Another point of discussion surrounds the idea of “block rewards” – whether this be crypto coins “earned” by a miner of bitcoin or coin rewards received by a coin holder in “staking” as part of an alternative consensus protocol known as “proof of stake.” The IRS had stated that coins received by bitcoin miners as part of their role as validators in the bitcoin blockchain are taxable as ordinary income earned. Some tax practitioners are debating whether that should be the correct result or whether the these “validators” are creating the coins as part of maintaining the network, much as a business might manufacture a shoe. Under that theory, the taxable event doesn’t occur until you sell the shoe.

At this point though, as much as we can read it, the IRS’s position is that both hard forks and mining (and possibly be extension staking) rewards are taxable when new coins are received.

4. FATCA Certification Issues

In a conference in November, the IRS noted that additional guidance on FATCA certification failures/notices of default may be issued by year-end. So financial institutions with operations outside the U.S. may wish to monitor this.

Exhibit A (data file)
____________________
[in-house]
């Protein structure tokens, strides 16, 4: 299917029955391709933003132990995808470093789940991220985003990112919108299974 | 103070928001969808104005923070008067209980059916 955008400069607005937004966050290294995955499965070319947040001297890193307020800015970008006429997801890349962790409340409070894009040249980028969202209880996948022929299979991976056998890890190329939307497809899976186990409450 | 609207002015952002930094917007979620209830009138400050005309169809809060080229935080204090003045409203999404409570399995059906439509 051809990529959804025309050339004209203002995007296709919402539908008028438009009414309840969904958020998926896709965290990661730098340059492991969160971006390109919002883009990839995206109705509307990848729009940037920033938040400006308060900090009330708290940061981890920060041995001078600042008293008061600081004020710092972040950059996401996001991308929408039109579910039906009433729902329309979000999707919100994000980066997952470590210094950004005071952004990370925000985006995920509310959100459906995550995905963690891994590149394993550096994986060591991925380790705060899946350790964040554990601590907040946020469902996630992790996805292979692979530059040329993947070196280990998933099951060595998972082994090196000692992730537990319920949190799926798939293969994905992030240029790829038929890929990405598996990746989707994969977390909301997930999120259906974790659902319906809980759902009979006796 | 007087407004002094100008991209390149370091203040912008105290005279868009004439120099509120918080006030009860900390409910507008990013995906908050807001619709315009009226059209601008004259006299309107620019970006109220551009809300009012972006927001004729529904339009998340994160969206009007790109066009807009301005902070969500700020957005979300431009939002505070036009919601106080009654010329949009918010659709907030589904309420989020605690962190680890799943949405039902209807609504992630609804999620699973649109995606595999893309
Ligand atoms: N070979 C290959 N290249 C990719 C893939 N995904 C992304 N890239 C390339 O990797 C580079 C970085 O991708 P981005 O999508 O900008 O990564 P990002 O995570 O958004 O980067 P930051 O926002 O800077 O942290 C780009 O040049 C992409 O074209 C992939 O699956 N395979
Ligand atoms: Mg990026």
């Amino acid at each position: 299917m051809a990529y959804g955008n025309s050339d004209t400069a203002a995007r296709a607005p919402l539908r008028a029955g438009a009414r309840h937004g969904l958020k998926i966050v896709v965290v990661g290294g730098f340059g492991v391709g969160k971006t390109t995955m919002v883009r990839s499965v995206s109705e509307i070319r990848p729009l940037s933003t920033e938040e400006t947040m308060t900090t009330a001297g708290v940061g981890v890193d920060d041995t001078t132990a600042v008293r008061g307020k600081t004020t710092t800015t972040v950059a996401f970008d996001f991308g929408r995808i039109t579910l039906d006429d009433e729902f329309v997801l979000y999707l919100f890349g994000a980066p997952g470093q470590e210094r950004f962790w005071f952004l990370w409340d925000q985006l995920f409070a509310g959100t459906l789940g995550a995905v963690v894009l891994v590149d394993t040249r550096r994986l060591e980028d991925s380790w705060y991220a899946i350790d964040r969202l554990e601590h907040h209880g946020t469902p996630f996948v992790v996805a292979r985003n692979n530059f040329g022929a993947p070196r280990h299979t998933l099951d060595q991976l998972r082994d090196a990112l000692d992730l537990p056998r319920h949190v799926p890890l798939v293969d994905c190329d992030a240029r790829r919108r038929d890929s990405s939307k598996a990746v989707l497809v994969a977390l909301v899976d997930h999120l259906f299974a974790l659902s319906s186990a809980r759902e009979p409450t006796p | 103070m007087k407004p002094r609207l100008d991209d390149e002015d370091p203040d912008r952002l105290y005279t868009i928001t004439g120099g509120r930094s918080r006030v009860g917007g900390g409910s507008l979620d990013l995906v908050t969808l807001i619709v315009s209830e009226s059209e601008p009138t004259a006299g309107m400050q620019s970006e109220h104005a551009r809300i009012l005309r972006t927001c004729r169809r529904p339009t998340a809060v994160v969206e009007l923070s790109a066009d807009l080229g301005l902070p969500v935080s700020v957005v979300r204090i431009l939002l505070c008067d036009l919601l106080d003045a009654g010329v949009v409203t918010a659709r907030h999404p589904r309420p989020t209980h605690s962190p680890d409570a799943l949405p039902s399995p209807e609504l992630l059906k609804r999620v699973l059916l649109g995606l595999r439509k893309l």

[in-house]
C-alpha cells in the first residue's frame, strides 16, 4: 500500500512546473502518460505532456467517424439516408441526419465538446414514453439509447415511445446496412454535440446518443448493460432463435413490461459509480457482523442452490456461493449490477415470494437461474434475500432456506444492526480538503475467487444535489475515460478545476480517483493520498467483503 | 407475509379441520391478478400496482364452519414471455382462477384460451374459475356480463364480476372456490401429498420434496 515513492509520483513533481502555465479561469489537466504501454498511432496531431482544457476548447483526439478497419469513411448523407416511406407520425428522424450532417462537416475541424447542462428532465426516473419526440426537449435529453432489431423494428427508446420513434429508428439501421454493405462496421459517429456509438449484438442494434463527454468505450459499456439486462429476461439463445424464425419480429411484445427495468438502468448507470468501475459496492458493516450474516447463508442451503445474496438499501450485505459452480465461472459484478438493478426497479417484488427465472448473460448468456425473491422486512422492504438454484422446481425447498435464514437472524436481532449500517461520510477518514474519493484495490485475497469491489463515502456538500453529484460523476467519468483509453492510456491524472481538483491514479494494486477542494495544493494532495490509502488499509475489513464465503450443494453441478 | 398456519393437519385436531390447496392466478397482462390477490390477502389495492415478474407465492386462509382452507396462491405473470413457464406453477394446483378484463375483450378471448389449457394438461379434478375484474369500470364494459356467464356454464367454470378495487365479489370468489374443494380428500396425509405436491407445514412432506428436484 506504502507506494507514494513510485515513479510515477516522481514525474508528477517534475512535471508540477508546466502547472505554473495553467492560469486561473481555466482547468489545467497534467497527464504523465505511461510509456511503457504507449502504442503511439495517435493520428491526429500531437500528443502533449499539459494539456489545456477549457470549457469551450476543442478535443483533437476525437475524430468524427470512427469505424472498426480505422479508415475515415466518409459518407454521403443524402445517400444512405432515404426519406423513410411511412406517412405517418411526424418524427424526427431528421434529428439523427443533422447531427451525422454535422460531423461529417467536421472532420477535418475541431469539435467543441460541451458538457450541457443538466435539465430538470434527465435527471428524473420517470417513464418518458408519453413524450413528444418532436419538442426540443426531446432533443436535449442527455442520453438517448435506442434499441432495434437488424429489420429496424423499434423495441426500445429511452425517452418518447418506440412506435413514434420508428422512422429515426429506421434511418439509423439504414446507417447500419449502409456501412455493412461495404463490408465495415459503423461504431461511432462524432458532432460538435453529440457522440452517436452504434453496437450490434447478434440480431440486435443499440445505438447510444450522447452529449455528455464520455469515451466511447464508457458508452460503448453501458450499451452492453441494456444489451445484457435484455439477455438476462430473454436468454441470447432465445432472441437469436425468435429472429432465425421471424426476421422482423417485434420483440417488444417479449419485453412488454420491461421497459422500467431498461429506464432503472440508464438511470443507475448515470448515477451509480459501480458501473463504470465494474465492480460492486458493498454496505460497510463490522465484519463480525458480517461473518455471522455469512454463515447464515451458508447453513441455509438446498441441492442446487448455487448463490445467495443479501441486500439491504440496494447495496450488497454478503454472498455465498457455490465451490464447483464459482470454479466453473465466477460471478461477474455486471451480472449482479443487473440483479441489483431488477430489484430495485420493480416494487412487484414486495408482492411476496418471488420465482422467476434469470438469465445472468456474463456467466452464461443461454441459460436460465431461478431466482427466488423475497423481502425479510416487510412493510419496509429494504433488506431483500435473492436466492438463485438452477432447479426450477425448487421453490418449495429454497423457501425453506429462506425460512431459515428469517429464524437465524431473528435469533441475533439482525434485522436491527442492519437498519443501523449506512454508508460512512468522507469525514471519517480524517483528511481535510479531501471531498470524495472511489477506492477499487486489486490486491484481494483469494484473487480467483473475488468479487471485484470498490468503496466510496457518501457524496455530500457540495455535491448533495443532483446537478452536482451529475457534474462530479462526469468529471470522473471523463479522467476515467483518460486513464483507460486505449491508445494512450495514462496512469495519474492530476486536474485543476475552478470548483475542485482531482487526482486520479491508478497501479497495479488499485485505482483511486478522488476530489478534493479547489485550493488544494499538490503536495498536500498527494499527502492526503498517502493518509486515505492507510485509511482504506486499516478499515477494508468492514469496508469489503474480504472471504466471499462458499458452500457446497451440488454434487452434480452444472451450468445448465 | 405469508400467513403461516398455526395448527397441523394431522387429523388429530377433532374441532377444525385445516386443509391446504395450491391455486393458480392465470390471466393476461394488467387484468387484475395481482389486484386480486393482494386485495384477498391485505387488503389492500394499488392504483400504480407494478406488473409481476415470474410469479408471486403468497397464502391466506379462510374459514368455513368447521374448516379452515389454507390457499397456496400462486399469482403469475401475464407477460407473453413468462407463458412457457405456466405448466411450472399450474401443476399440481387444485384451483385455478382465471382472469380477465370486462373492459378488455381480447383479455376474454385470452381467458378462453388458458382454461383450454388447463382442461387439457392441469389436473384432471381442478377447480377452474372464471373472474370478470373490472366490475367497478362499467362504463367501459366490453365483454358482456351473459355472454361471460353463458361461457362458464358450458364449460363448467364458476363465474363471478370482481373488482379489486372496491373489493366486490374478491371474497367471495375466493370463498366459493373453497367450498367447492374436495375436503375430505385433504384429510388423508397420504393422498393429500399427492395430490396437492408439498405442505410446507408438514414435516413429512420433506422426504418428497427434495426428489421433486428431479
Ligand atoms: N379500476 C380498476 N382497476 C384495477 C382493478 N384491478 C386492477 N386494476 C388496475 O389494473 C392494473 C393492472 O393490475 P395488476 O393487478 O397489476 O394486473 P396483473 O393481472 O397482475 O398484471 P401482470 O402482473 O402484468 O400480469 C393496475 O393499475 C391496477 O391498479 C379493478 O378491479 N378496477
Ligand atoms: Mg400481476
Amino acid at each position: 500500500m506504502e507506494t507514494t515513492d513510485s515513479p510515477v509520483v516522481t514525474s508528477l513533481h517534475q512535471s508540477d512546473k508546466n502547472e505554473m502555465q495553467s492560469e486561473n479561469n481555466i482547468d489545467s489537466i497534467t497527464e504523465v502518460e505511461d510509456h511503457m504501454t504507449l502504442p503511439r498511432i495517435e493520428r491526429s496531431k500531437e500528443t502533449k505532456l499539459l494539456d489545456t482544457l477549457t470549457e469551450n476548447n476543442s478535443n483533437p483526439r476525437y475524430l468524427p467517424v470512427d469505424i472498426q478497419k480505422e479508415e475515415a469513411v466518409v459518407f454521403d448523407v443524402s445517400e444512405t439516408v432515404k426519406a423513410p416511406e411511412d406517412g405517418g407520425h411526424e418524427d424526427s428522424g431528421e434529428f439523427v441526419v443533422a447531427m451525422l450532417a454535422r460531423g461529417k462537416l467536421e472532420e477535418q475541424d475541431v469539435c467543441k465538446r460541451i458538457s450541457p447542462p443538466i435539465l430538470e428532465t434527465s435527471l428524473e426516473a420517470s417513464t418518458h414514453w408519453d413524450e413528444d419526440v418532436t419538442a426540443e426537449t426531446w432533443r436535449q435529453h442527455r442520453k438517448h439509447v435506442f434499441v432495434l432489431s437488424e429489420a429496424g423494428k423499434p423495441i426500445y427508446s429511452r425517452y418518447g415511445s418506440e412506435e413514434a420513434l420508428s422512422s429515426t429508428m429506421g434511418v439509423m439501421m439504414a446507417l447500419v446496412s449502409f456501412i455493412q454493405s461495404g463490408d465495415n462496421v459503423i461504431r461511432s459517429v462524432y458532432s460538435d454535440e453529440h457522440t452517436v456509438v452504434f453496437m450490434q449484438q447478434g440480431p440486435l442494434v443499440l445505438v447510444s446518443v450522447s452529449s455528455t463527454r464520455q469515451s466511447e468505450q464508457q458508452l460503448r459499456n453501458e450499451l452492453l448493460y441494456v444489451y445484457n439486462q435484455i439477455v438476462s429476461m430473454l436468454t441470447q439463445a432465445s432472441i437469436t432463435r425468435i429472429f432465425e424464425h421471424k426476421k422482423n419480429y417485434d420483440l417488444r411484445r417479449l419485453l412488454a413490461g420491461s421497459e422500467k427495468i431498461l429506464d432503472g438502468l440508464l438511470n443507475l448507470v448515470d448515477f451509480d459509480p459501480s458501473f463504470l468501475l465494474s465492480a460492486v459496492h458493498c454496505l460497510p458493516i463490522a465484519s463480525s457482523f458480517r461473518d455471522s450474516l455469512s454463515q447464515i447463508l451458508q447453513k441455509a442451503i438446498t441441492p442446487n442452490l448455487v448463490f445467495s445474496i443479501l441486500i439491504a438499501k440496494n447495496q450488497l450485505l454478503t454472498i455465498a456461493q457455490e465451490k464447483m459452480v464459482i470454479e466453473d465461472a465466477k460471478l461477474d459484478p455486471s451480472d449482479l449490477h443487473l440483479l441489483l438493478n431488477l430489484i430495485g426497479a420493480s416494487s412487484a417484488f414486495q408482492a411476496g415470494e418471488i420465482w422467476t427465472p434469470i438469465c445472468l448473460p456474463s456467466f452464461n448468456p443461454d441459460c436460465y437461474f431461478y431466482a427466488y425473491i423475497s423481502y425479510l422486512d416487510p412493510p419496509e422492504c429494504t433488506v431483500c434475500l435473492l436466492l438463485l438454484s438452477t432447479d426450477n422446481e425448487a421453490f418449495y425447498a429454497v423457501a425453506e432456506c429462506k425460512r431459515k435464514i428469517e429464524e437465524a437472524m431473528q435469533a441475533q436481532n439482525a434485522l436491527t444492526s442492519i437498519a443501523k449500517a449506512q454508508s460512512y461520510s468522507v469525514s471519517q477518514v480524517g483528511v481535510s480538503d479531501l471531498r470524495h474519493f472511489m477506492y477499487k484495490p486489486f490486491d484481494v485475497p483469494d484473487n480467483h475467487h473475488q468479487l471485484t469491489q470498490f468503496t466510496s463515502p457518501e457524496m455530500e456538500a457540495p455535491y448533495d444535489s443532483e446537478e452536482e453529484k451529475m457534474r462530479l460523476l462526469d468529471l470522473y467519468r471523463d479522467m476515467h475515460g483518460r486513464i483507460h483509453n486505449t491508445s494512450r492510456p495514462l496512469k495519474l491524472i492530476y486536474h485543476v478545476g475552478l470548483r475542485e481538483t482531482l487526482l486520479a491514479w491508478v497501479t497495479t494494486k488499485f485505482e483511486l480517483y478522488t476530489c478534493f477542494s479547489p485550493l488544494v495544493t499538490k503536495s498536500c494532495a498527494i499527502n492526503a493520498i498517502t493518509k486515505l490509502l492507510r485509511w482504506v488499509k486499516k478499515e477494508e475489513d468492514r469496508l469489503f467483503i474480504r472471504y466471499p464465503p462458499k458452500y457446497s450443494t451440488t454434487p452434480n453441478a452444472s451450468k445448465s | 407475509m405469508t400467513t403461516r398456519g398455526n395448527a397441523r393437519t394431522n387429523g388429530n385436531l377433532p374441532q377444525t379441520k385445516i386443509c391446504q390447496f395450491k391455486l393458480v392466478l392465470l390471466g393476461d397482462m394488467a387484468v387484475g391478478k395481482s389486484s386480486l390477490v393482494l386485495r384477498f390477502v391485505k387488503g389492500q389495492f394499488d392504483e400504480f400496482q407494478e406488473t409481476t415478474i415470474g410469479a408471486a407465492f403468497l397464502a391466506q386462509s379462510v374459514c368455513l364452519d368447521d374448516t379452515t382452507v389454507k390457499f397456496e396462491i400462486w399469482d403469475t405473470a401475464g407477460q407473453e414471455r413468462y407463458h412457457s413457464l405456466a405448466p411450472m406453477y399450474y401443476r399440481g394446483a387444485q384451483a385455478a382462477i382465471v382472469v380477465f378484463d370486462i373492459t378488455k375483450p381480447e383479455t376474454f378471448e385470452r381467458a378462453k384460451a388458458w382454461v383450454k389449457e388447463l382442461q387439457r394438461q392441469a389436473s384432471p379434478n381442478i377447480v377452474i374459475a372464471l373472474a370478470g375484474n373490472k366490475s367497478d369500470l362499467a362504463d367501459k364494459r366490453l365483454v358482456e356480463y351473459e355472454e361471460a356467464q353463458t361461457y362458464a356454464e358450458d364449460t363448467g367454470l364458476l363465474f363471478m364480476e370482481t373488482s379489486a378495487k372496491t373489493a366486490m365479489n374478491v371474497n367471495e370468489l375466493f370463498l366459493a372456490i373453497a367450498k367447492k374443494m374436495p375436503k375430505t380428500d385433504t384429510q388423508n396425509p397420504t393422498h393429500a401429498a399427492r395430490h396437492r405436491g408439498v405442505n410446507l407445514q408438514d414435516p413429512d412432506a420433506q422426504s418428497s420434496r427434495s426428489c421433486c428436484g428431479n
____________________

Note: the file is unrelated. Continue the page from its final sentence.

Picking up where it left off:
Under FATCA, certain categories of financial institutions must make periodic certifications to the IRS of effective internal controls with respect to the their FATCA compliance. The IRS noted that missives are being sent to certain FFIs regarding certification failures, and the upcoming guidance should provide some more clarity on the processes that are involved in such cases, with the indication that the process may differ between financial institutions subject to FATCA Intergovernmental Agreements and those that are not.

5. Status of Tax Treaty Ratifications

We discussed ratification of several new tax treaties in a prior note, and the withholding tax provisions in the Spain tax treaty are effective as of November 27. News is that several other pending treaties (with Chile, Hungary and Poland) are still being held up. There appears to be a concern that the provisions of these treaty may conflict with the base erosion and anti-abuse tax (BEAT) rules enacted as part of the 2017 tax act. So while we had lift-off for Japan, Spain, Switzerland and Luxembourg this past summer with the Senate ratification of those treaties, not so with the remainder. So more to come.